Because hearing loss and tinnitus are such prevalent problems for service members, the military provides standard-issue hearing protection, and earplugs are standard-issue across the services.

3M provided its dual-ended Combat Arms Earplugs to several branches of the United States military from 2003 to 2015.

But in 2018, a whistleblower complaint accused 3M of selling defective earplugs to the military and exposing unsuspecting soldiers to hearing damage. According to the complaint, millions of soldiers used the defective earplugs and thousands may have suffered hearing loss and tinnitus as a result.

3M paid $9.1 million to the United States Department of Justice to resolve allegations, though they admitted no wrongdoing. Since then, hundreds of veterans have filed lawsuits against 3M.

Fact
Veterans who receive VA hearing loss or tinnitus disability compensation can file a lawsuit against 3M without losing their benefits.

Hearing Tests

The military uses two basic tests to check for hearing loss and disability ratings: pure-tone audiometry and speech audiometry, also called speech discrimination.

Pure-tone audiometry is the most common type of hearing test. It tests the faintest tones a person can hear at different frequencies, or pitches. An audiologist uses the test to determine the degree of hearing loss.

Audiologists determine the level of hearing loss by measuring the difference between a person’s hearing threshold and the normal average. A score of zero means normal hearing. The higher the score, the louder it has to be for a person to hear the tone.

Pure-tone hearing loss scores:
  • Mild hearing loss: 20 to 40 dB higher than normal
  • Moderate hearing loss: 40 to 55 dB higher than normal
  • Moderate-to-severe hearing loss: 55 to 70 dB higher than normal
  • Severe hearing loss: 70 to 90 dB higher than normal
  • Profound hearing loss: 90 dB or more

It’s important to keep in mind that pure-tone tests measure the sounds a person can hear but not how well they can understand speech.

Two different speech audiometry tests (also called Maryland CNC tests) can be used to measure a person’s ability to understand human speech. One test measures the softest level at which a person recognizes speech, and a second test assesses their ability to understand speech.

Disability Ratings and VA Benefits

The VA provides disability compensation for hearing loss and tinnitus.

The first thing a veteran needs to do is to establish that their hearing loss or tinnitus is connected to their service. Visit the VA’s eligibility for benefits webpage to read more about how to start a claim.

For hearing loss and tinnitus, a veteran will need to know the basics of their condition:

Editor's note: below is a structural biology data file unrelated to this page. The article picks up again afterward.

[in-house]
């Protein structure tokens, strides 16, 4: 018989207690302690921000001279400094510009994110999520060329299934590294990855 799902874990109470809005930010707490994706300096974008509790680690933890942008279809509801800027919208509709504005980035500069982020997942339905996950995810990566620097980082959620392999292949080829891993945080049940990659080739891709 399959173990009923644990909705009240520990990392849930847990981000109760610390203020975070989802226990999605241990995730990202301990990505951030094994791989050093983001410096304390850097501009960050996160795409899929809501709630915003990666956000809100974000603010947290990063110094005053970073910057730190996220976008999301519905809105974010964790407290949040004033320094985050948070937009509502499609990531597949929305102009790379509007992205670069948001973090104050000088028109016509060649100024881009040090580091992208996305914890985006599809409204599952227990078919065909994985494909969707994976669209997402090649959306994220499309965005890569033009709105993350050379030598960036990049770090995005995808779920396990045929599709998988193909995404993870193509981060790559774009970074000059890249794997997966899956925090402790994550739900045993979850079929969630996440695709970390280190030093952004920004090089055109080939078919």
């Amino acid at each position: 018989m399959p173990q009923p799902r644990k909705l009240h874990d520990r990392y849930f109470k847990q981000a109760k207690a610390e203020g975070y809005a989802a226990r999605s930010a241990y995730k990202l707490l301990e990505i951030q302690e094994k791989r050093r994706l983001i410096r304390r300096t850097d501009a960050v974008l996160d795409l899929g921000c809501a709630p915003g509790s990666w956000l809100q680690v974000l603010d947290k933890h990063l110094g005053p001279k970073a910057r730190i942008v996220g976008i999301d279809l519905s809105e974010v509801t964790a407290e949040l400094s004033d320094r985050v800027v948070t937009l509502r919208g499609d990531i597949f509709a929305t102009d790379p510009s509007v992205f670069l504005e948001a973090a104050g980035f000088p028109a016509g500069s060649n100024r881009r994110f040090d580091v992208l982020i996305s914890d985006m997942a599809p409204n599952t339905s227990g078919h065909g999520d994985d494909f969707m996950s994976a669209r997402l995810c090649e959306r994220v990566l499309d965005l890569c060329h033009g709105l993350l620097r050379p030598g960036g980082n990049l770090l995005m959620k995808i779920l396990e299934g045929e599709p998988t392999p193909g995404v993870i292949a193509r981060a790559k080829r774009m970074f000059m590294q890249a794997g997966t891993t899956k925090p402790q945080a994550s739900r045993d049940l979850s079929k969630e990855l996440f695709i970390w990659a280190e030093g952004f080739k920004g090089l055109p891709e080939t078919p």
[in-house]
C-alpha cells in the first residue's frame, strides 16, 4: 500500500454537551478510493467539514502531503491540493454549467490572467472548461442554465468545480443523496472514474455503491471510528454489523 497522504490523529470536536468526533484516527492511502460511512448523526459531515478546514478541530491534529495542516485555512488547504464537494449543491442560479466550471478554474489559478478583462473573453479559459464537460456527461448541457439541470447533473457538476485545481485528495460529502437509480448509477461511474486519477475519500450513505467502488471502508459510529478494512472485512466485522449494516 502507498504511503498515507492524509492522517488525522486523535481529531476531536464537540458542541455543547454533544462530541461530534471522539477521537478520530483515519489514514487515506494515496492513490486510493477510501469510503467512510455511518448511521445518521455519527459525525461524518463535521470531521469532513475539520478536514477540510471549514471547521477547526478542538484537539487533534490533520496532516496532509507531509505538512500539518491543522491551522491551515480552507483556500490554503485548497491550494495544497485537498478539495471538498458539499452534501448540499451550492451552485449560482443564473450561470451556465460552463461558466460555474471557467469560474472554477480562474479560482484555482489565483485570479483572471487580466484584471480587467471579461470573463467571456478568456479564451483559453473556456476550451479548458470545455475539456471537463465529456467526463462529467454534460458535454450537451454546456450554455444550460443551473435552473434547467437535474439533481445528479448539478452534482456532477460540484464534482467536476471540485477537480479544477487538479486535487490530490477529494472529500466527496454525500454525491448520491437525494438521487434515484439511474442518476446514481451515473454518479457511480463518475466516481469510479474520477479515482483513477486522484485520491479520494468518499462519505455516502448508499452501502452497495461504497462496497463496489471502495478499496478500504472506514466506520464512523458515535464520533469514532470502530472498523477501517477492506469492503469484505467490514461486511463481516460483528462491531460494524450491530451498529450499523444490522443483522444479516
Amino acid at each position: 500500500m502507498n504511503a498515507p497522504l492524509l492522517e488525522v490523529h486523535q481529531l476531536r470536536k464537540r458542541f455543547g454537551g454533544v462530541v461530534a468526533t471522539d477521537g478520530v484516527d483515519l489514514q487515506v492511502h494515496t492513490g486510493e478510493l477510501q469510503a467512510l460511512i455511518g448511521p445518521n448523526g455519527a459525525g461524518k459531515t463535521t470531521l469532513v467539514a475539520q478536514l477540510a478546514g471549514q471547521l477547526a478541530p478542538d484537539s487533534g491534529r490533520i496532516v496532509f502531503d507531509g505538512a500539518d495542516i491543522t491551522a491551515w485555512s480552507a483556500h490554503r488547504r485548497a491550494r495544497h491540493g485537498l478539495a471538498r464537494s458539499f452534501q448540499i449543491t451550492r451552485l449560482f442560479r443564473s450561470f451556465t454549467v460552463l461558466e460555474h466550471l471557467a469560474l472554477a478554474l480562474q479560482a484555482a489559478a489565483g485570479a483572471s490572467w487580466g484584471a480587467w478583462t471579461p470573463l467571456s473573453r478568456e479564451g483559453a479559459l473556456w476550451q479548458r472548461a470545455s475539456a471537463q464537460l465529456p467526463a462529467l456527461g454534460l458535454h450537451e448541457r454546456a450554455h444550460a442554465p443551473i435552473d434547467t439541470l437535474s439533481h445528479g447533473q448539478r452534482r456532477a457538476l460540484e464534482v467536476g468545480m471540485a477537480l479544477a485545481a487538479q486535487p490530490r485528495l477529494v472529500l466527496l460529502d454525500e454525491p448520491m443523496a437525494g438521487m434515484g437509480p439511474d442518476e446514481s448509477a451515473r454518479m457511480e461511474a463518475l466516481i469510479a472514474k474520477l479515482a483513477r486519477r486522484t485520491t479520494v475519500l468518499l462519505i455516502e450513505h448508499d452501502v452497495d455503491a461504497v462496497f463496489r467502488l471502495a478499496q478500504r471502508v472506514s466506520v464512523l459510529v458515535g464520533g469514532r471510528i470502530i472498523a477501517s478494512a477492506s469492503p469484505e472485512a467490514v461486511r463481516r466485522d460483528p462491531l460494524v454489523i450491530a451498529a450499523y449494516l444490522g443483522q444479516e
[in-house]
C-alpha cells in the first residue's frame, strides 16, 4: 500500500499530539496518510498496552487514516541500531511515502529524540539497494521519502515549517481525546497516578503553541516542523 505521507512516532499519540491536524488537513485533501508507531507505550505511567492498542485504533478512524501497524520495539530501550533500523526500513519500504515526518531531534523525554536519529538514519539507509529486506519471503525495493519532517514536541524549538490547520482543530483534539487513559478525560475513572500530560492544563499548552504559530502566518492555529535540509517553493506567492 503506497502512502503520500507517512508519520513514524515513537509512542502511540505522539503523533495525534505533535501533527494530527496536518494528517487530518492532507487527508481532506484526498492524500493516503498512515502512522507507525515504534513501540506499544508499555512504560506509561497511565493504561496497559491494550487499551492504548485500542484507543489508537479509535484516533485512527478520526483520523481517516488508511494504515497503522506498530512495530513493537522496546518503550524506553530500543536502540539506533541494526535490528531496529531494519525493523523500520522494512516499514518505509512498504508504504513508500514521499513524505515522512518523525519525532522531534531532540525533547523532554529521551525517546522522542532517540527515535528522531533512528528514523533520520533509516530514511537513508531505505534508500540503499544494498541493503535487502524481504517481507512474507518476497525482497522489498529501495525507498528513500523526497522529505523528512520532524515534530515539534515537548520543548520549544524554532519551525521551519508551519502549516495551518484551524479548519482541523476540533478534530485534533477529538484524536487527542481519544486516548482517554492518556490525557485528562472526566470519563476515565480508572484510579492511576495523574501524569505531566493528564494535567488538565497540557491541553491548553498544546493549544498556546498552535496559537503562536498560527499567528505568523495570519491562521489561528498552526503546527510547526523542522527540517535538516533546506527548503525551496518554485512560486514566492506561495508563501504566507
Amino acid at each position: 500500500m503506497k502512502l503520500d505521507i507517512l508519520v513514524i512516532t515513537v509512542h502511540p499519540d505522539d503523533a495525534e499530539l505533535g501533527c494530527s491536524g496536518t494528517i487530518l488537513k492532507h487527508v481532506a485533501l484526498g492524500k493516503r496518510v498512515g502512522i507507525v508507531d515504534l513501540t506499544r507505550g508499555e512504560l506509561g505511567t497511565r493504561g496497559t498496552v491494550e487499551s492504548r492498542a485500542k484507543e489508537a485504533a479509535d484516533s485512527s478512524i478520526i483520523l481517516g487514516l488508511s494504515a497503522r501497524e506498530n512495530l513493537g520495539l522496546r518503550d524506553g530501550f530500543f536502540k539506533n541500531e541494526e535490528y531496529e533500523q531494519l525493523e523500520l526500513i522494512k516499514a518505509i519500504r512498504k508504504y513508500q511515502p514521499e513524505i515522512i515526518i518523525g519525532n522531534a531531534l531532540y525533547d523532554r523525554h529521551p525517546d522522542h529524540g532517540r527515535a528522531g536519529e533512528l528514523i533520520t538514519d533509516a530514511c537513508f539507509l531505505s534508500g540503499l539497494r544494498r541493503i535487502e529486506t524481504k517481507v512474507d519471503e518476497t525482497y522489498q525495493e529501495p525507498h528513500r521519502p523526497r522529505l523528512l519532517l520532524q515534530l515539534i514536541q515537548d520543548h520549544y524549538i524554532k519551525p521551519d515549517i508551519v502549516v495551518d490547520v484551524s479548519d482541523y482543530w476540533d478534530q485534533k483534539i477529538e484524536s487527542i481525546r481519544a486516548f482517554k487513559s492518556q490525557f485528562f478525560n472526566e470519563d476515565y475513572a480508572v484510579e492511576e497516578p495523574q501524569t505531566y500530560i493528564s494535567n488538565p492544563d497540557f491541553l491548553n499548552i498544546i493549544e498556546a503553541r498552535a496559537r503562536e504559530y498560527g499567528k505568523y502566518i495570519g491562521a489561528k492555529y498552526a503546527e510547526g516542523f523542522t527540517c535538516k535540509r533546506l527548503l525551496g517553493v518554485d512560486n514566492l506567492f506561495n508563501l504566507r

1. Current diagnosis
  2. Evidence of the service-related event that caused the condition
  3. Medical opinion linking the event and hearing problems

The VA requires both a pure-tone and a Maryland CNC test for hearing loss. Depending on the results, the VA will assign a disability rating from 0 to 10 percent. You can read more about disability ratings from the VA’s ratings guide.

For tinnitus, the disability rating is 10 percent. Veterans with hearing loss and tinnitus can get separate ratings for each disability.

Is There a Cure?

Health providers treat reversible hearing loss with medications or surgery. For example, fluid buildup from an infection may clear up with antibiotics, and corticosteroids treat conditions caused by autoimmune issues.

Some hearing loss caused by damage to the middle ear from head trauma can be reversed with surgery.

But noise-induced hearing loss is permanent. Treatments for this condition usually focus on preventing the hearing loss from worsening, improving hearing or learning other ways to communicate.

Hearing Aids and Listening Devices

Hearing aids pick up and amplify sound. They have microphones, computer chips and receivers to direct the sound into the ear.

Health providers will look at several factors to decide which type of hearing aid might be best for a particular patient. Factors considered include the shape of the ear, the type and severity of hearing loss and features needed to improve an individual’s hearing.

VA benefits cover hearing aids.

Cochlear Implants

Cochlear implants are for people with severe to profound hearing loss. These people receive little to no benefit from a hearing aid.

The electronic devices are surgically implanted in the ear, and an external device controls them. A microphone processes speech and sound and transmits the coded signal as FM radio signals to an implant under the skin. The signal then travels to the nerve in the inner ear, bypassing damaged hair cells in the cochlea.

Woman with cochlear implant in ear
Cochlear implants are for people who get little or no benefit from hearing aids.

Bone-conduction Devices

Bone-conduction devices work by stimulating the inner ear through the skull. These devices have a battery, a digital processor and a microphone.

The patient can wear the device behind the ear, on their tooth like a retainer or surgically embedded in the temporal bone. Some models have a magnet that anchors the device to the skull.

The patient removes the small receiver before showering or sleeping.

Tinnitus Management

Tinnitus is difficult to treat because there are no standard tests for it, and the cause of the ringing often can’t be identified. There is no cure for tinnitus, but VA centers have programs that can help manage it.

Sound therapy, hearing aids and cognitive behavioral therapy may help. The majority of people find that hearing aids relieve tinnitus symptoms, according to the Hearing Center of Excellence.

Locate a hearing loss or tinnitus health provider on the Hearing Center of Excellence webpage.

How to Protect Your Hearing

While hearing loss and tinnitus are common among veterans, proper hearing protection can help reduce the risk for this population. Getting regular hearing screenings and wearing hearing protection devices while in active duty are the best ways to maintain hearing health.

Hearing protection devices: